Normally, things work the way they should, do-gooders get the goodies. But in ages of chaos, the cosmic correspondence between good deeds and lives of fortune breaks down. In a way, this is Xunzi’s problem up-scaled: that of origins. The great early Western Han dynasty historian Sima Qian once lamented the seeming senseless injustice in the sad story of the starvation of the virtuous figures of Bo Yi and Shu Qi, and thus the presumed lack of a grand moral order standing behind human affairs but it his despair may have helped him build us such a powerful and multi-sided narrative of his past.4 Xu Gan, on the other hand, offers order 治 as a kind of magnetic force that sets the moral poles in their rightful direction. But if it is the 善者, who while reaping their good fortune, are busy maintaining the 世之治, then what brings about the 亂 that turns this on its head? Of course, from the perspective of our own times, we have all heard descriptions of the horrors of our time in similar fatalistic terms, while others have been shouting for years that it was in those very “times of order” that there were plenty of wrongdoers who failed to meet with misfortune, and deep systemic flaws that could use more than a little polishing. In other words, far less than his ancient predecessors of Mengzi, or even the Daoist Zhuangzi, Xu Gan fails, in his work, to offer much of a structural analysis of social change.
8. An Examination of Disputation 覈辯 (Ctext)
One of my favorite passages in the 中論, and also one that Makeham reproduces in his introduction, is Xu Gan’s discussion of disputation. Debate is described in early Chinese texts as a zero-sum game of winners and losers and Xu Gan doesn’t contradict this idea, but there is a section of the chapter on disputation (辯) which shows rather more sensitivity to the relationship between two committed discussants.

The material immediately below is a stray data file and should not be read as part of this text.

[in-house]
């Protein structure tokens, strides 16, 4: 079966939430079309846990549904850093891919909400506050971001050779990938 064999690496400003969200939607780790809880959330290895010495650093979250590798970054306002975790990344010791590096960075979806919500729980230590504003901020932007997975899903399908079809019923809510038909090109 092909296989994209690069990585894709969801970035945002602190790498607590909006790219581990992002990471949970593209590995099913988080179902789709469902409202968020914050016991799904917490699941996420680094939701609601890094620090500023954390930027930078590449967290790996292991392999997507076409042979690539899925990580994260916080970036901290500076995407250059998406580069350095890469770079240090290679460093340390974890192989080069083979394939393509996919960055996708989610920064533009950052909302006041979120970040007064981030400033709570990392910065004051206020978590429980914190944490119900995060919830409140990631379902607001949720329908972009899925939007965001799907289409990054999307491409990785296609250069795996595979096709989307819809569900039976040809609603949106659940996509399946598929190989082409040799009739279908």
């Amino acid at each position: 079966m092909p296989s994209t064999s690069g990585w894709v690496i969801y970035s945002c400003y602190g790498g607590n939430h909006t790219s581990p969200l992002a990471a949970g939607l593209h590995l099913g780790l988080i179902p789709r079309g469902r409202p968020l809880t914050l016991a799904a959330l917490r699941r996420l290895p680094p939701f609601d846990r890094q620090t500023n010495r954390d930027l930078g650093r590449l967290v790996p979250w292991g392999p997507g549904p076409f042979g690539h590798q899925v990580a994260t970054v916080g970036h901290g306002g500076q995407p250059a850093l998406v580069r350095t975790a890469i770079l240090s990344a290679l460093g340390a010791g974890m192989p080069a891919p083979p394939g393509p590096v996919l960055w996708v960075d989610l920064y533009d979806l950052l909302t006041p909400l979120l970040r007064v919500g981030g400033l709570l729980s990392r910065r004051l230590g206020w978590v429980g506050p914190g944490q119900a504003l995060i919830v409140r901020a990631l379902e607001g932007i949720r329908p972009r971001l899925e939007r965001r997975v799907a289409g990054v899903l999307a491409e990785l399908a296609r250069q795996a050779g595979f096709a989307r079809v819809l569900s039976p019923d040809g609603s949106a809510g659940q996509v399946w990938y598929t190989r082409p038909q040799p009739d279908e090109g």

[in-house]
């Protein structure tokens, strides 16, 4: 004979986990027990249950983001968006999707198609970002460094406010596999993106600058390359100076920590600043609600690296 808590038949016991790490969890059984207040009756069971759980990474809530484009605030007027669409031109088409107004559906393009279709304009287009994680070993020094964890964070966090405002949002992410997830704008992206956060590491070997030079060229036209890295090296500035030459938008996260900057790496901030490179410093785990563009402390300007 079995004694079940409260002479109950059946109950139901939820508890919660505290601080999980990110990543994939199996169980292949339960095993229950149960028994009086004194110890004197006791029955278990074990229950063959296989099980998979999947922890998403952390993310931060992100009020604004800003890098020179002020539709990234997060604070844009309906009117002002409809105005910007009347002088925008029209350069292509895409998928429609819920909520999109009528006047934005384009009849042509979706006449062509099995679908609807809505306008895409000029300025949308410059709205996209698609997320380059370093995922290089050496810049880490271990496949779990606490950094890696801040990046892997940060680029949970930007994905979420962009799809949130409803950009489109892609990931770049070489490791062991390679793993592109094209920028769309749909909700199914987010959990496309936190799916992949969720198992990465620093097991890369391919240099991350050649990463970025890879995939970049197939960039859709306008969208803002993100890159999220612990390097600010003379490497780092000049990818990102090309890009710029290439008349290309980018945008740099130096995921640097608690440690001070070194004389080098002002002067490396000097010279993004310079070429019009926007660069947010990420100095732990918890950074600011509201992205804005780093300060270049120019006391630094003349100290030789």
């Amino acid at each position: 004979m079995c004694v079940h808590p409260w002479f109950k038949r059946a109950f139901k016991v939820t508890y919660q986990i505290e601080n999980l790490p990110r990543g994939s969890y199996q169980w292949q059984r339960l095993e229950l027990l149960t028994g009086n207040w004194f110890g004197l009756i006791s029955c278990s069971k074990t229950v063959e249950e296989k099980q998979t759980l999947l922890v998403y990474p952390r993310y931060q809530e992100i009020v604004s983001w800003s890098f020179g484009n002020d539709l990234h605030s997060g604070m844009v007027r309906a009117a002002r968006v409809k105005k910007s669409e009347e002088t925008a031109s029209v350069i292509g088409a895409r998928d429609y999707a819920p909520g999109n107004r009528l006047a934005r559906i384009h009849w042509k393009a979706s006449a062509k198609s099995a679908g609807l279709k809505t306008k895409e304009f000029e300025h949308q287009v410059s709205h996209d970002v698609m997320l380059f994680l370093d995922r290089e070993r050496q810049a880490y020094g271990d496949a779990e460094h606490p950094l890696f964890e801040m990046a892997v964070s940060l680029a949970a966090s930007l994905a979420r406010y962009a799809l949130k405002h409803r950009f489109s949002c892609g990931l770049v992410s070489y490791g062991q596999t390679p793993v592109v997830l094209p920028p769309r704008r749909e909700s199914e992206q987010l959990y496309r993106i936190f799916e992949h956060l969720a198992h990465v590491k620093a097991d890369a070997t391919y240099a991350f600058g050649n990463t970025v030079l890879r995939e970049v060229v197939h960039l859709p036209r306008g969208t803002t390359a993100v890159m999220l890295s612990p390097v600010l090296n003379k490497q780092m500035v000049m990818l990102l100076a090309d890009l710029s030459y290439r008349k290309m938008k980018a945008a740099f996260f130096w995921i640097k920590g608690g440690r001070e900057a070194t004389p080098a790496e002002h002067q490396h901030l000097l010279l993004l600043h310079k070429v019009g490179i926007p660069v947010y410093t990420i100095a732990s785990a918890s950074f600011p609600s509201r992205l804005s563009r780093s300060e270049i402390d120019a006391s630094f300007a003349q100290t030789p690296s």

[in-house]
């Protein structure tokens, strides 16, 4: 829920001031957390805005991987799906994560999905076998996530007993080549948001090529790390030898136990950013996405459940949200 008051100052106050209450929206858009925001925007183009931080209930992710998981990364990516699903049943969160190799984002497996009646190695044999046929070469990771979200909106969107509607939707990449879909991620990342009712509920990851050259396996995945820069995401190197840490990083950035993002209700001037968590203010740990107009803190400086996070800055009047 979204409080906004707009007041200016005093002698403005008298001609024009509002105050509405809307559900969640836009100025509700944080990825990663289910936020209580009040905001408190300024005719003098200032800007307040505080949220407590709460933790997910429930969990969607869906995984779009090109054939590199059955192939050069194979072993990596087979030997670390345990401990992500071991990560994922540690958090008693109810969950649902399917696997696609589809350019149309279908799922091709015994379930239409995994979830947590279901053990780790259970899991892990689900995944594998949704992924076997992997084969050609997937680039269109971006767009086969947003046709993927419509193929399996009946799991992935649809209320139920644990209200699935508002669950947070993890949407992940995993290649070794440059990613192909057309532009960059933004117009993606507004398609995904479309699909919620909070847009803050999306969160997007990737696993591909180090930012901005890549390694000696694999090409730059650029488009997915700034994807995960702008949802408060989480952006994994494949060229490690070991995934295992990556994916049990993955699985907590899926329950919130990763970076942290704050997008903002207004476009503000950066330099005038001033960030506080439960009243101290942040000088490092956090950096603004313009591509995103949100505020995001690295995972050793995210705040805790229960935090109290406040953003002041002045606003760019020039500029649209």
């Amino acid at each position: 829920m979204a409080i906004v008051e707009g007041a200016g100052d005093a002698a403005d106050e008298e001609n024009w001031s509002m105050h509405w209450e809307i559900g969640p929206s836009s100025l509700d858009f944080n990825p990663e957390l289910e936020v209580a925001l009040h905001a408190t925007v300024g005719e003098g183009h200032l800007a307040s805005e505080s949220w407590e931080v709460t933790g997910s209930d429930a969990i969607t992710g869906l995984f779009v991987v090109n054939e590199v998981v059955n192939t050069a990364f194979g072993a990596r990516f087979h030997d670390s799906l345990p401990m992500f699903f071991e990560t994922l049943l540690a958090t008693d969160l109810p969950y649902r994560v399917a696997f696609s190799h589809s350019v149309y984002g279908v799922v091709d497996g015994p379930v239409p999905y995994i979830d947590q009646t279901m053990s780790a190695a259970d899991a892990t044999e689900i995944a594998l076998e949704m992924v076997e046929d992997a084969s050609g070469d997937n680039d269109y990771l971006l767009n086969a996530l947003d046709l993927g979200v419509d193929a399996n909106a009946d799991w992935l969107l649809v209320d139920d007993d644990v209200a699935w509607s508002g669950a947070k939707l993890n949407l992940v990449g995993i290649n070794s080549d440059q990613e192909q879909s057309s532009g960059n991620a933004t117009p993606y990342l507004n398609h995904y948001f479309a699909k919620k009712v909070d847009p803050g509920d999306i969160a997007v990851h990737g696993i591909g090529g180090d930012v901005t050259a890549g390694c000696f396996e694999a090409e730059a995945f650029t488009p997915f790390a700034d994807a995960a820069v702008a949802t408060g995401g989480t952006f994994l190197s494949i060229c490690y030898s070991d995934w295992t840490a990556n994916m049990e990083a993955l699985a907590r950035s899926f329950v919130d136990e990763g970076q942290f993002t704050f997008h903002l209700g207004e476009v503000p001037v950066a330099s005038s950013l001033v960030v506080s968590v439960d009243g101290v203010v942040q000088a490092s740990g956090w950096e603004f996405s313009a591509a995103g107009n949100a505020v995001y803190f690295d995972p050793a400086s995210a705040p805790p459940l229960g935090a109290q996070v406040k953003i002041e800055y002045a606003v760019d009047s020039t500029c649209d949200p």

Disputation is about persuading people in their hearts; it is not about verbal submission. Hence disputation is to articulate distinctions, and also to separate and distinguish different categories of affairs skillfully, so as to arrange them clearly. Disputation does not mean being quick-witted in one’s words and speech to talk over people’s heads…5
And again a bit further down:
Deriving pleasure from letting the other person complete what he has to say, and being skilled at bringing forth the intention behind the other person’s words enables each discussant to achieve fully their wishes, and each interlocutor to understand what the other speaker is saying…6
This is not the rhetorician’s toolkit, but a step back from the point-scoring to appreciate the pleasure one can take in the other’s finished thought. He points out how rare it is that any exchange with someone will produce the change of heart one is aiming for, “…would he be likely to look for victory in a single round of argument?” As I reflect on my own goals for self-improvement in the coming year, I found myself reflecting on room for improvement in my own impatience in conversation on matters I am passionate about. I shall endeavor to heed Xu Gan’s advice to 樂盡人之辭 a little more.
Alas, Xu Gan doesn’t exactly end the chapter on a warm and fuzzy note. After a critique of glibness, he rants against the many wrong people in the world, and reminds us that, in the good old days, those “who recorded what is scandalous and spread it widely, or who followed what is wrong as if it were beneficial were…put to death. This is because, by sowing doubt among the masses and confusing the people, they caused disorder to spill over the supreme way…”7